This festival is known as Tết Trung Nguyên and is viewed as a time for the pardoning of condemned souls who are released from hell. The "homeless" should be "fed" and appeased with offerings of food. Merits for the living are also earned by the release of birds and fish. The lunar month in which the festival takes place is colloquially known as Tháng Cô Hồn - the month of lonely spirits, and believed to be haunted and particularly unlucky.

Influenced by Buddhism, this holiday coincides with Vu Lan,the Vietnamese transliteration for Ullambana.

In modern times, Vu Lan is also seen as Mother's Day. People with living mothers would bear a red rose and would give thanks while those without can choose to bear a white rose; and attend services to pray for the deceased.

Related traditions in other parts of Asia[edit]

In Asian Theravadin Buddhist countries, related traditions, ceremonies and festivals also occur. Like its Ullambana Sutra-origins in Mahayana Buddhist countries, the Theravada scripture, the Petavatthu gave rise to the idea of offering food to the hungry ghosts in the Theravada tradition as a form of merit-making. In stories published in the Petavatthu Maudgalyayana, who also plays the central role in the rise of the concept in the Mahayana tradition, along with Sariputta also play a role in the rise of the concept in the Theravada tradition.[19][20][21] Similarly to the rise of the concept in Mahayana Buddhism, a version of Maudgalyayana Rescues His Mother, where Maudgalyayana is replaced by Sariputta is recorded in the Petavatthu and is in part the basis behind the practice of the concept in Theravadin societies.[22] The concept of offering food to the hungry ghosts is also found in early Buddhist literature, in the Tirokudda Kanda.[23]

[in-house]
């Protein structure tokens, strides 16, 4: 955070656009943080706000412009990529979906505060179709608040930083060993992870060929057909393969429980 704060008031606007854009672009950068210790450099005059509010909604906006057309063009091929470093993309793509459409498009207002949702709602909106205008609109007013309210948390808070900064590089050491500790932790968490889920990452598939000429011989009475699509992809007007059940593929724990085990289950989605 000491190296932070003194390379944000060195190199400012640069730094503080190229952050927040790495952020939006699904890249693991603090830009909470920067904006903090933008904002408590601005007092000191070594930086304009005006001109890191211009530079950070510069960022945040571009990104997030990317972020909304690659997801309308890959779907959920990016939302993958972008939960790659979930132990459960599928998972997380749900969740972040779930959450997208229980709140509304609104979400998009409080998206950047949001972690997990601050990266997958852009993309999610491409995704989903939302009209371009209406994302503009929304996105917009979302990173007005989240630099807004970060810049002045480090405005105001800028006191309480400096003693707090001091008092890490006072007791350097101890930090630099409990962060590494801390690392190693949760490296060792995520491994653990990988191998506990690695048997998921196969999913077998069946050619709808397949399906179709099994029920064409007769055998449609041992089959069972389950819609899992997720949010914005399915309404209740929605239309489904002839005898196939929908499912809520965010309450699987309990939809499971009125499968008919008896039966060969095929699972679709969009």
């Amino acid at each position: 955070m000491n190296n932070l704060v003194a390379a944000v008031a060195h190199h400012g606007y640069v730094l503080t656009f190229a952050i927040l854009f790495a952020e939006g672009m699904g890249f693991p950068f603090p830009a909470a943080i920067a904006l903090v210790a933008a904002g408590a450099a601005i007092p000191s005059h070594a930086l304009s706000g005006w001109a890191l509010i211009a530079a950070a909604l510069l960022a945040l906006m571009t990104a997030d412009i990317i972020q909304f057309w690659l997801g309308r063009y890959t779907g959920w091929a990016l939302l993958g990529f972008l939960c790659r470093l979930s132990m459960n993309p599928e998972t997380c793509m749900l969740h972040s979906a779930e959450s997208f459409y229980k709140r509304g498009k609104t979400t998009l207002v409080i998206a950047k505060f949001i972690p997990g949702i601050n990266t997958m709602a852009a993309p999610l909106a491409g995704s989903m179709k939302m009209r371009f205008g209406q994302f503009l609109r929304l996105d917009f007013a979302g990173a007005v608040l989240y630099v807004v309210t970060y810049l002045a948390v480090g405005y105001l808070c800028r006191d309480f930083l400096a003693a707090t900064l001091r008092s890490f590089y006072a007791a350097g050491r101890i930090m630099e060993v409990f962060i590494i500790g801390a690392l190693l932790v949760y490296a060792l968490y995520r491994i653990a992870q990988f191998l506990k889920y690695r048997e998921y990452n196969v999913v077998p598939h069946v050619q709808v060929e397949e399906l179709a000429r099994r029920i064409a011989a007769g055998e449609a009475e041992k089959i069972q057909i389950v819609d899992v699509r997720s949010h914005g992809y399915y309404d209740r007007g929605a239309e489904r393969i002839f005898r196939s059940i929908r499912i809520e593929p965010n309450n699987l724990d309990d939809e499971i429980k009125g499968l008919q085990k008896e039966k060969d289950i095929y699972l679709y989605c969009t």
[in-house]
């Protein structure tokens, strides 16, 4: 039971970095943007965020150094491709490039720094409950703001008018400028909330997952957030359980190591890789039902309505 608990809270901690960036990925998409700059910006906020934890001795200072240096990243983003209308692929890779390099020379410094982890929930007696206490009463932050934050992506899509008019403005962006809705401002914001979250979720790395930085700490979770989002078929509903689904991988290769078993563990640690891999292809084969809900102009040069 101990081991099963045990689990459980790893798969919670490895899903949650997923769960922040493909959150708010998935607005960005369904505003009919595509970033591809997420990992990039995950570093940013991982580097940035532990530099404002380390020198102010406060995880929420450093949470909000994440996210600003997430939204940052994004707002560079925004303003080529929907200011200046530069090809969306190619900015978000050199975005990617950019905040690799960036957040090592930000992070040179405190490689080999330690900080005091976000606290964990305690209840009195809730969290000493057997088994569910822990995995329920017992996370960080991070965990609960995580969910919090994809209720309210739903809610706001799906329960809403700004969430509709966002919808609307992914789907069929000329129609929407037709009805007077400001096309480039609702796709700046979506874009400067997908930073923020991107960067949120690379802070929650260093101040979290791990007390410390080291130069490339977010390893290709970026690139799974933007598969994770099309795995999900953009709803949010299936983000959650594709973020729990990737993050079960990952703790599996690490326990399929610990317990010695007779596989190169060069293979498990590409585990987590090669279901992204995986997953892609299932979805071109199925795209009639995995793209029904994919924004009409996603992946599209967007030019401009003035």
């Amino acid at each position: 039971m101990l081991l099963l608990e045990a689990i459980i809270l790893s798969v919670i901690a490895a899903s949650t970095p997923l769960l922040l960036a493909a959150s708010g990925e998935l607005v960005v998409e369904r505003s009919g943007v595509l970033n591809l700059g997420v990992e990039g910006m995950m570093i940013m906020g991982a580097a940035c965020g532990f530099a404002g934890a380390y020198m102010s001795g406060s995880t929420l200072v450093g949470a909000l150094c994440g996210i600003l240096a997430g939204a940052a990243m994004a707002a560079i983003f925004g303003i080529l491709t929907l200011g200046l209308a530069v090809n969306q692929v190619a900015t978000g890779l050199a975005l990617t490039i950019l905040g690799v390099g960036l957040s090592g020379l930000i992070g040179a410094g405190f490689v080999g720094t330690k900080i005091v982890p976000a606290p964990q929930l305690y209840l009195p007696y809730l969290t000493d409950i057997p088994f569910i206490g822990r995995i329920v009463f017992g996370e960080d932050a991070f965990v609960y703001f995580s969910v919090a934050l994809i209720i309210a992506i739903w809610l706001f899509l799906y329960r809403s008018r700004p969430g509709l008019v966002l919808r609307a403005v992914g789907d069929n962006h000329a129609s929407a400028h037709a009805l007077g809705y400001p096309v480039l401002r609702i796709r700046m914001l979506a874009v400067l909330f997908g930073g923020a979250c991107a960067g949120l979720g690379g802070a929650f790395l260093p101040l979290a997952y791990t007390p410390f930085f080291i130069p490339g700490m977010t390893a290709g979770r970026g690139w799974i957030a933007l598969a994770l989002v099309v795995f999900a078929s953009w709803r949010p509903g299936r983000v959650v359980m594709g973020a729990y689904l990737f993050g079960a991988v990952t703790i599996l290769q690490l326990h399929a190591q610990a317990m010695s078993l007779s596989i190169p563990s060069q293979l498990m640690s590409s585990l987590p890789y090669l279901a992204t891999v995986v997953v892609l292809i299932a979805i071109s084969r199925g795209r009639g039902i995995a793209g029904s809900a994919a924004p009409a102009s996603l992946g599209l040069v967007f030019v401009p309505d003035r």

In Cambodia, a fifteen-day-long annual festival known as Pchum Ben occurs generally in September or October. Cambodians pay their respects to deceased relatives up to seven generations. The gates of hell are believed to open during this period and many people make offerings to these hungry ghosts.[24]


In Laos, a festival known as, Boun khao padap din usually occurs in September each year and goes on for two weeks. During this period, it is believed that hungry ghosts are freed from hell and enter the world of the living. A second festival known as Boun khao salak occurs directly after the conclusion of Boun khay padab din. During this period, food offerings are made to the hungry ghosts.[25]

Sri Lanka[edit]